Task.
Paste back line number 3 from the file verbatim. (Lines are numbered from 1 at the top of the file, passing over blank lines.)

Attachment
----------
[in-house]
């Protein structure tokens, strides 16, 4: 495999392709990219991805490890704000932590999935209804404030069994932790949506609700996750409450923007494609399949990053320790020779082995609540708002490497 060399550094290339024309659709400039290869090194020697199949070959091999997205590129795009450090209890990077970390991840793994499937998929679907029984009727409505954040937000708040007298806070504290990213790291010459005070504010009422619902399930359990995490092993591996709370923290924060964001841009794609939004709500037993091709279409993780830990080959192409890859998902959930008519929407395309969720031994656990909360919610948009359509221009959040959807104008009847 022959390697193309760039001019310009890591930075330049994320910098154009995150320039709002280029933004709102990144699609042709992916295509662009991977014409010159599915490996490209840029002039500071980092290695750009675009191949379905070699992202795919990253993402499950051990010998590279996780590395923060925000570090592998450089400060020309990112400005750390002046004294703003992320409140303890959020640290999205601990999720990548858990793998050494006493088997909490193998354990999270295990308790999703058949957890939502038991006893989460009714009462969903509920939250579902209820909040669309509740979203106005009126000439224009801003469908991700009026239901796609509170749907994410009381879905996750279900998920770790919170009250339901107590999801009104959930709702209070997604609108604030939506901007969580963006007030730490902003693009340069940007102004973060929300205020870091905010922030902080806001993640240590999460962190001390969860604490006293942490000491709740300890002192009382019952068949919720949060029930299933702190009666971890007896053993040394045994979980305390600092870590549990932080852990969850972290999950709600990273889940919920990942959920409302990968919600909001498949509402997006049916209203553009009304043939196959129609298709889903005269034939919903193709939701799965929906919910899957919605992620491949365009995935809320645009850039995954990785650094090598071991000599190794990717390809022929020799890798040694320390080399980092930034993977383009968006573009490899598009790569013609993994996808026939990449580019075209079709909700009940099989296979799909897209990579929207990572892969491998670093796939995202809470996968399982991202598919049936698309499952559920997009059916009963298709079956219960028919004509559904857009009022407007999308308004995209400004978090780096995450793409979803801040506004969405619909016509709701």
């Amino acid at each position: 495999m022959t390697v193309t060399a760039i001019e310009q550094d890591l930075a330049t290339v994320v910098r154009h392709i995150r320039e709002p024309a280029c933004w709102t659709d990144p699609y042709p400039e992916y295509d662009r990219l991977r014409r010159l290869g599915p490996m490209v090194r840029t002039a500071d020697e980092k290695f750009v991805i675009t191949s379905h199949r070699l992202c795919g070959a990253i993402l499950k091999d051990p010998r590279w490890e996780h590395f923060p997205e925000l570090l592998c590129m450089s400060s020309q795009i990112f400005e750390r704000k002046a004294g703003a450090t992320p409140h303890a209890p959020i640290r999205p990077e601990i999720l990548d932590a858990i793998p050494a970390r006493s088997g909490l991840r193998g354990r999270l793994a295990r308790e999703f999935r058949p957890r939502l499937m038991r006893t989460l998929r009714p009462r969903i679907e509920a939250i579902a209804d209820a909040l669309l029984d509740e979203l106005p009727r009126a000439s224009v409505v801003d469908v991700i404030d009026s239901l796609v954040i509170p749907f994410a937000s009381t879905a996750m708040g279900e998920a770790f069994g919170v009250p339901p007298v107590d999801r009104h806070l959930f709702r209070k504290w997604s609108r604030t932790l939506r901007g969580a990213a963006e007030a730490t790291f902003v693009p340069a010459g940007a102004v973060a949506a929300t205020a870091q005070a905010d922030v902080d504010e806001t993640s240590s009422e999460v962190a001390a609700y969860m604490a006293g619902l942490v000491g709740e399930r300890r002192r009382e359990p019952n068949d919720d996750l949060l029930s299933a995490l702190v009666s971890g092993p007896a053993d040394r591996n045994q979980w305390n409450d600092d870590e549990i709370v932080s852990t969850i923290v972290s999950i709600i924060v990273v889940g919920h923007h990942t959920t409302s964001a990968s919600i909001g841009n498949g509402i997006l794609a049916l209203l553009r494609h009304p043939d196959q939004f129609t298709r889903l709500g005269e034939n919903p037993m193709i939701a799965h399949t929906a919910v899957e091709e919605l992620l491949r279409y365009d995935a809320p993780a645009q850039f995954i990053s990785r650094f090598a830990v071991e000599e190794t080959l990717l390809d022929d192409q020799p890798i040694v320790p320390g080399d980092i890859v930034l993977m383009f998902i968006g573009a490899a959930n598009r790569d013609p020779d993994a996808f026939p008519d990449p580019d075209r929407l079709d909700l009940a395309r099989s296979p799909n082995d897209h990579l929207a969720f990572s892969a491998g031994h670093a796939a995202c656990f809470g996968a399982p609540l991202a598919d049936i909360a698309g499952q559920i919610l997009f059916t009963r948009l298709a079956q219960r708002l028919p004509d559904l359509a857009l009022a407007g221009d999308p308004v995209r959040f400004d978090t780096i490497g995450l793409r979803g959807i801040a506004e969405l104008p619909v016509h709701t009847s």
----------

């Amino acid at each position: 495999m022959t390697v193309t060399a760039i001019e310009q550094d890591l930075a330049t290339v994320v910098r154009h392709i995150r320039e709002p024309a280029c933004w709102t659709d990144p699609y042709p400039e992916y295509d662009r990219l991977r014409r010159l290869g599915p490996m490209v090194r840029t002039a500071d020697e980092k290695f750009v991805i675009t191949s379905h199949r070699l992202c795919g070959a990253i993402l499950k091999d051990p010998r590279w490890e996780h590395f923060p997205e925000l570090l592998c590129m450089s400060s020309q795009i990112f400005e750390r704000k002046a004294g703003a450090t992320p409140h303890a209890p959020i640290r999205p990077e601990i999720l990548d932590a858990i793998p050494a970390r006493s088997g909490l991840r193998g354990r999270l793994a295990r308790e999703f999935r058949p957890r939502l499937m038991r006893t989460l998929r009714p009462r969903i679907e509920a939250i579902a209804d209820a909040l669309l029984d509740e979203l106005p009727r009126a000439s224009v409505v801003d469908v991700i404030d009026s239901l796609v954040i509170p749907f994410a937000s009381t879905a996750m708040g279900e998920a770790f069994g919170v009250p339901p007298v107590d999801r009104h806070l959930f709702r209070k504290w997604s609108r604030t932790l939506r901007g969580a990213a963006e007030a730490t790291f902003v693009p340069a010459g940007a102004v973060a949506a929300t205020a870091q005070a905010d922030v902080d504010e806001t993640s240590s009422e999460v962190a001390a609700y969860m604490a006293g619902l942490v000491g709740e399930r300890r002192r009382e359990p019952n068949d919720d996750l949060l029930s299933a995490l702190v009666s971890g092993p007896a053993d040394r591996n045994q979980w305390n409450d600092d870590e549990i709370v932080s852990t969850i923290v972290s999950i709600i924060v990273v889940g919920h923007h990942t959920t409302s964001a990968s919600i909001g841009n498949g509402i997006l794609a049916l209203l553009r494609h009304p043939d196959q939004f129609t298709r889903l709500g005269e034939n919903p037993m193709i939701a799965h399949t929906a919910v899957e091709e919605l992620l491949r279409y365009d995935a809320p993780a645009q850039f995954i990053s990785r650094f090598a830990v071991e000599e190794t080959l990717l390809d022929d192409q020799p890798i040694v320790p320390g080399d980092i890859v930034l993977m383009f998902i968006g573009a490899a959930n598009r790569d013609p020779d993994a996808f026939p008519d990449p580019d075209r929407l079709d909700l009940a395309r099989s296979p799909n082995d897209h990579l929207a969720f990572s892969a491998g031994h670093a796939a995202c656990f809470g996968a399982p609540l991202a598919d049936i909360a698309g499952q559920i919610l997009f059916t009963r948009l298709a079956q219960r708002l028919p004509d559904l359509a857009l009022a407007g221009d999308p308004v995209r959040f400004d978090t780096i490497g995450l793409r979803g959807i801040a506004e969405l104008p619909v016509h709701t009847s």